Distraction also plays a role in harmful cascades. While there is great emphasis in the academic and lay press on medical errors, little emphasis is given to the role of clinical decisions in cascade iatrogenesis.7 Obvious medical errors, such as wrong-site surgical procedures and medication administration errors, are serious examples of medical harm, but more important may be the seemingly banal everyday decisions to order a test or perform a procedure. An echocardiogram is a painless noninvasive scan that instills little fear in the tester or tested. But an aberrant shadow that cascades all the way to needless heart surgery would not be characterized as a medical error. Looking upstream in a cascade to the initial inappropriate test done in the name of safety is a type of medical error that needs further exploration. Clinical studies to define the frequency of cascade medical errors and the tests most prone to harmful cascades would be a start.

We agree with many of the physicians surveyed who felt that decision support holds promise for reducing unwanted cascades. The problem with decision support is that it must be designed to add value and be easily accessible without increasing burden for clinicians. Decision support needs to better provide relevant information at the point of care to make decision-making easier for clinicians. To address clinical cascades, we need research on the actual meanings of incidental findings to be presented with reports. For many tests, providing the sensitivity and specificity with the test result could remove a barrier to accurate interpretation. For other tests, a report could contain information on the frequency of incidental findings, what results from those findings, and what options are available for workup. The movement in radiology to include evidence-based recommendations when reporting incidental nodules is a good first step.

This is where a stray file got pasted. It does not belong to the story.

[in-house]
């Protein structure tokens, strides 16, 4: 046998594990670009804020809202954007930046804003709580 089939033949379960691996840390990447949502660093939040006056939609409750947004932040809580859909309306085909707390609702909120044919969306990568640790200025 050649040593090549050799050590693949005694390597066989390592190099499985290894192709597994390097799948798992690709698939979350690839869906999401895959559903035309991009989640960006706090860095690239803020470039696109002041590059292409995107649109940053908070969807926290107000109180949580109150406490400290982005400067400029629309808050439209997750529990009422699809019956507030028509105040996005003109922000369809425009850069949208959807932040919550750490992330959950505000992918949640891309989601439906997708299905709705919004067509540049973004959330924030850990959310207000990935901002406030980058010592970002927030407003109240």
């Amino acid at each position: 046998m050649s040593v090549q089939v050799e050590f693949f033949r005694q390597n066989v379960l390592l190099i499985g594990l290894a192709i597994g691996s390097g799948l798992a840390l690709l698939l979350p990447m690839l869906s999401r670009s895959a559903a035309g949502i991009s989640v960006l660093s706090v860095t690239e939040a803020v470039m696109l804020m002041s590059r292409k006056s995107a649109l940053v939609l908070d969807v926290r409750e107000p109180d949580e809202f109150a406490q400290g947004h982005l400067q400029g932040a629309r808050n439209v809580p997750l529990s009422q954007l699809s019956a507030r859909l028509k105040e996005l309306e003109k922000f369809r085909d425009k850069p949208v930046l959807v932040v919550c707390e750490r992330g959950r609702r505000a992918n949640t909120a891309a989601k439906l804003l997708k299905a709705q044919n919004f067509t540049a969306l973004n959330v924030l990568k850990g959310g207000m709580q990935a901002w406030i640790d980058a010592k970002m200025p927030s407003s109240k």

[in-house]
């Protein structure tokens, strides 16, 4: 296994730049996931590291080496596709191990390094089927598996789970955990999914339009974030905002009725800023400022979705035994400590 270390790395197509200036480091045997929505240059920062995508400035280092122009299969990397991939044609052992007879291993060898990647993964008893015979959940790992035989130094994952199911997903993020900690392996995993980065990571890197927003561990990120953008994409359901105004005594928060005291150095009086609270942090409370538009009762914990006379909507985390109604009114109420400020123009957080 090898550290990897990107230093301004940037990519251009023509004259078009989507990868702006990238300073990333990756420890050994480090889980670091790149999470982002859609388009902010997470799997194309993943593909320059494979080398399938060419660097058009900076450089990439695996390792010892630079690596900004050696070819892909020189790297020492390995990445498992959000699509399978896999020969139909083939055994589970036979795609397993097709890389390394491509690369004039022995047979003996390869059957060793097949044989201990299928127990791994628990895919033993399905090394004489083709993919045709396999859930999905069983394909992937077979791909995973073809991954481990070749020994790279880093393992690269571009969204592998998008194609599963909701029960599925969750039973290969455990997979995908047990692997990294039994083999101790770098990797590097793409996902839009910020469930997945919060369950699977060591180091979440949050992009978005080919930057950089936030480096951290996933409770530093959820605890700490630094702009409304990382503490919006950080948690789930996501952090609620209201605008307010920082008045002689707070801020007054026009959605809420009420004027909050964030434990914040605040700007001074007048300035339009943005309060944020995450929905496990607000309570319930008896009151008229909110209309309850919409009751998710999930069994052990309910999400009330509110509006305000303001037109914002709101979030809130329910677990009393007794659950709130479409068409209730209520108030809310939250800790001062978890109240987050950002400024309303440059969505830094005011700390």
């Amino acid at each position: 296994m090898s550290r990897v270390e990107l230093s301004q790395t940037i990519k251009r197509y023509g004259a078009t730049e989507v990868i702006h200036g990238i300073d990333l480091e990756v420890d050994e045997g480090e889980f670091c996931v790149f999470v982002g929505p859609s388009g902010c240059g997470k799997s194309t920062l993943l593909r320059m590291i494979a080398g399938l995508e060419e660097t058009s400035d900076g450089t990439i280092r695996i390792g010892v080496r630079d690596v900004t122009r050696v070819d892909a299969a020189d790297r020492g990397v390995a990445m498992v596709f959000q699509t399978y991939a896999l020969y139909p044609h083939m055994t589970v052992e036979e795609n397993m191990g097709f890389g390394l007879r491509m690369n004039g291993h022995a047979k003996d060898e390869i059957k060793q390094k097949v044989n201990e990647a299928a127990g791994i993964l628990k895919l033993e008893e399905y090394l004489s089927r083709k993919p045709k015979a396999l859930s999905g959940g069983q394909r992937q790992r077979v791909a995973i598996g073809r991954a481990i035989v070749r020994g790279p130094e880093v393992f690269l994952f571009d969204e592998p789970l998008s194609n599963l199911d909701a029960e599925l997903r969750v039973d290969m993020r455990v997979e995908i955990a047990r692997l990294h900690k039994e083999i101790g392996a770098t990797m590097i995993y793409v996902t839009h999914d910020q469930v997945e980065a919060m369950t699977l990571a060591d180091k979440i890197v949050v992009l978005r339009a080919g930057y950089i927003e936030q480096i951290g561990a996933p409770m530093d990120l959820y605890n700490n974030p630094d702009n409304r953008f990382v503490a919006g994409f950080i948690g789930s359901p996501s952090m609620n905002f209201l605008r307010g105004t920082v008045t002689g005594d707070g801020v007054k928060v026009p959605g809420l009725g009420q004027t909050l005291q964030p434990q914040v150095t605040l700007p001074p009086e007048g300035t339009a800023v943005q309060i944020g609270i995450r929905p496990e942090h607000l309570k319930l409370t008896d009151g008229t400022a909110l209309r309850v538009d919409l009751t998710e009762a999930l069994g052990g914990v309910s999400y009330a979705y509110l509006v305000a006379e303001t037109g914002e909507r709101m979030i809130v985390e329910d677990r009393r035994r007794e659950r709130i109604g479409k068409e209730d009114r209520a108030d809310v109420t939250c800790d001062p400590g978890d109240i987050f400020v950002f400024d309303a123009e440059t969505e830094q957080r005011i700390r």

Ganguli et al1 have added greatly to the public good. In medical practice, the first step is always to identify the problem. Their survey study1 brings needed attention to clinical cascades—a problem that will surely worsen as medical technology redefines normal and increasingly digitizes the human condition.

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Article Information

Published: October 16, 2019. doi:10.1001/jamanetworkopen.2019.13315

Open Access: This is an open access article distributed under the terms of the CC-BY License. © 2019 Mandrola J et al. JAMA Network Open.

Corresponding Author: Daniel J. Morgan, MD, MS, University of Maryland School of Medicine, 10 S Pine St, MSTF 334, Baltimore, MD 21201 (dmorgan@som.umaryland.edu).

Conflict of Interest Disclosures: Dr Morgan reported receiving support to travel to meetings from IDWeek, the Lown Institute, and the Society for Healthcare Epidemiology of America; receiving honoraria for journal editing from Springer Nature; and receiving grants from the National Institutes of Health, the US Centers for Disease Control and Prevention, the Agency for Healthcare Research and Quality, and the US Department of Veterans Affairs. No other disclosures were reported.

Ganguli  I, Simpkin  AL, Lupo  C,  et al.  Cascades of care after incidental findings in a US national survey of physicians.  JAMA Netw Open. 2019;2(10):e1913325. doi:10.1001/jamanetworkopen.2019.13325Google Scholar
Gigerenzer  G, Edwards  A.  Simple tools for understanding risks: from innumeracy to insight.  BMJ. 2003;327(7417):741-744. doi:10.1136/bmj.327.7417.741PubMedGoogle ScholarCrossref
Moyer  VA.  What we don’t know can hurt our patients: physician innumeracy and overuse of screening tests.  Ann Intern Med. 2012;156(5):392-393. doi:10.7326/0003-4819-156-5-201203060-00015PubMedGoogle ScholarCrossref
Mazer  B, Prasad  M. We need an Overdiagnosis Awareness month. The Boston Globe. December 7, 2016. https://www.bostonglobe.com/ideas/2016/12/07/need-overdiagnosis-awareness-month/ww0sGiKSjLXbgZpFqTAoEL/story.html. Accessed August 22, 2019.
Illich  I.  Medical nemesis.  Lancet. 1974;1(7863):918-921. doi:10.1016/S0140-6736(74)90361-4PubMedGoogle ScholarCrossref
Welch  HG.  Too much medicine: symptoms matter.  BMJ. 2019;365:l1454.PubMedGoogle ScholarCrossref
Hofer  TP, Hayward  RA.  Are bad outcomes from questionable clinical decisions preventable medical errors? a case of cascade iatrogenesis.  Ann Intern Med. 2002;137(5, pt 1):327-333. doi:10.7326/0003-4819-137-5_Part_1-200209030-00008PubMedGoogle ScholarCrossref
1 Comment for this article
Ordering that test
Chris Thomas |
My all time favorite quote in medicine: Getting that test is like picking your nose in public: You get a great result, but what do you do with it?
My second favorite is from James Cyriax: Get the x-ray, but don't look at it!

Tests beget tests.